A DAY IN THE HOME OF THE BLUES | Darrin Henry
We’ve been out all morning exploring Memphis, Tennessee. After mostly walking the riverfront and chatting to a few people, we stopped for lunch alongside the very wide Mississippi river.
Beale Street, Memphis
Lunch over, we leave the riverfront and make our way into the city and on to the famous Beale Street, often referred to as the ‘home of the blues.’ Here we find people – not a lot, but better than the empty streets thus far. There are bars and restaurants both sides of the street and a smattering of shops thrown in for good measure. This section of Beale Street, about one or two blocks, is closed to traffic but it feels unnatural walking in the road and most people are sticking to the pavements like us.
A few club reps on patrol for potential customers make half hearted attempts to lure us inside, but they look embarrassed about it. Perhaps it’s still too early, plus I’m sure in our hot and ‘glowing’ state Sharon and I don’t look as though it’s a bar and blues we’re seeking. Now if they were offering homemade ice cream that would be hard to turn down!
The souvenir outlets are full of BB King merchandise, blues music souvenirs and of course plenty of Elvis memorabilia including a classic, white jump suit decorated with sequins. Hmmm! I suppose it could be more appealing to people now that the onesie is in style!
FedEx Forum, Home of the Grizzlies
After browsing a few of the shops we are soon at the far end of the street.
Around a corner is the giant FedEx Forum arena where the city’s professional basketball team, the ‘Grizzlies’ play. Out of curiosity we wander over to have a look but the female security guard on the door isn’t in a good mood and seems irritated to have a couple of tourists asking what’s inside. “No, you cannot go inside,” is her curt response to my best smile and request to enter! Oh well, let’s move on (and work on that smile).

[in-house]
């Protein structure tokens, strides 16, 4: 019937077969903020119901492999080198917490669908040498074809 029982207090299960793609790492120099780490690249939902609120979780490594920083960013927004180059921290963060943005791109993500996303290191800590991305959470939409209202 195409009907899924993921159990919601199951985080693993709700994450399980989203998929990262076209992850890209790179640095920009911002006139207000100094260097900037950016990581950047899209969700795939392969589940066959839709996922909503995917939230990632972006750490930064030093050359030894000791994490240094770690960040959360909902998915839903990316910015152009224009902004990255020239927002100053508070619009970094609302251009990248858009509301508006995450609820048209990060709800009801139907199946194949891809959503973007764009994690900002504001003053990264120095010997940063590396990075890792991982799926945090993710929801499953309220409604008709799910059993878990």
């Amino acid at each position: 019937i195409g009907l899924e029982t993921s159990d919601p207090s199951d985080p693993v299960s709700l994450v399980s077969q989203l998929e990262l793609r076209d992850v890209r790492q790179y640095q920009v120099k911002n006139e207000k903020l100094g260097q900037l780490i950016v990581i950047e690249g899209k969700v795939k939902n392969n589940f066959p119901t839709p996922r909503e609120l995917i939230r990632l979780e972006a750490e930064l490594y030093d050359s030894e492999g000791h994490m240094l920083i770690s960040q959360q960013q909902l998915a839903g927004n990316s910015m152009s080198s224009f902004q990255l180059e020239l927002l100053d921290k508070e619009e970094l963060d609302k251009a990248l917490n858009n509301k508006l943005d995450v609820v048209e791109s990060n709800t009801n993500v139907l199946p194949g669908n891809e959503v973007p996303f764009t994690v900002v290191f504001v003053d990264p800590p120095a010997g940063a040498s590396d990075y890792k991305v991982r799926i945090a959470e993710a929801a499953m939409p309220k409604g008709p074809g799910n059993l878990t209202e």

We are both in need of a coffee but after trying three cafe/bars who declare they don’t sell coffee, we give up on our attempts at supporting a localised business and head back to a Starbucks we saw earlier. Good old Starbucks.
Ice Cream at The A Schwab Museum
Perked up with caffeine we wander back along Beale Street to visit the A. Schwab Museum. The ground floor is a souvenir shop bursting with music themed souvenirs, unusual bargains and cool novelty items. The wooden peg guns that fire rubber bands really has me tempted but I resist suspecting it can only lead to tears later – the road trip is going well so far!
Up the stairs is an American museum, wonderfully informal yet full of intriguing historic exhibits from not that long ago. Early typewriters with big heavy keys; 45rpm vinyl records in classic paper sleeves; a very mechanical looking laundry wringer thingy; a wooden cased cash register and many more fascinating items. There’s a real chilled vibe about this place and the staff throughout the building are extremely friendly and helpful. Best of all it’s all free.
Downstairs the museum has its own ice cream bar and we decide to treat ourselves as a way of showing support to such a brilliant venue. It’s probably one of the best ice creams I’ve ever had. Awesome.
Soon after 4pm we set off for the nearby Peabody Hotel to see the famous Peabody Ducks. On the way, walking along Second Street it’s noticeable the appearance of lone men loitering on the corners and in doorways.
Later, after the Peabody Ducks, we return to Beale Street for dinner to find there are plenty more men hanging around. We are stopped and asked for money as are other people who are out walking. It’s not a total surprise as I’d read about this in reviews on some travel sites.
On Beale Street we both opt for a Philly Po sandwich at one of the cafes, helped down with a Miller Lite each. The presentation and service is sadly poor and although the bar has wi-fi we are told the owner isn’t there to provide the key. They don’t appear too happy when we pay our bill with exact change.
The Hernando De Soto Bridge at Night
To use up some time we wander along Main Street where trams, or trolleys as they’re called, are operating. It’s a truly beautiful street bursting with greenery and very photogenic. Sadly the restaurants and cafes are all virtually empty which gives the place a bit of spooky feel.
Returning to the deserted car park on Monroe Street, ours is the only car left on the ground floor. As we approach, a loiterer crossing the street spots us coming and stops, waiting on the corner. Suddenly another couple appear from an alley and the man is distracted. As we scoot by we overhear an elaborate pitch for money.
Feeling safe in the car we drive down to the riverfront and the floodwall gangway from earlier this morning. We wait around until dark to shoot the Hernando De Soto Bridge. By now the area is completely deserted as the nearby Bass Pro store is closed. A group of teenagers suddenly appear on the walkway behind us giving us a right fright, but they turn out to be very friendly and just out to view the bridge at night like us.
A little after 9pm, photography complete, we head back to the motel. We’ve been out walking the streets of Memphis for well over 12 hours and in desperate need of a shower. Pyramids, marching ducks and Philly Po sandwiches; Memphis, Tennessee has been a great experience.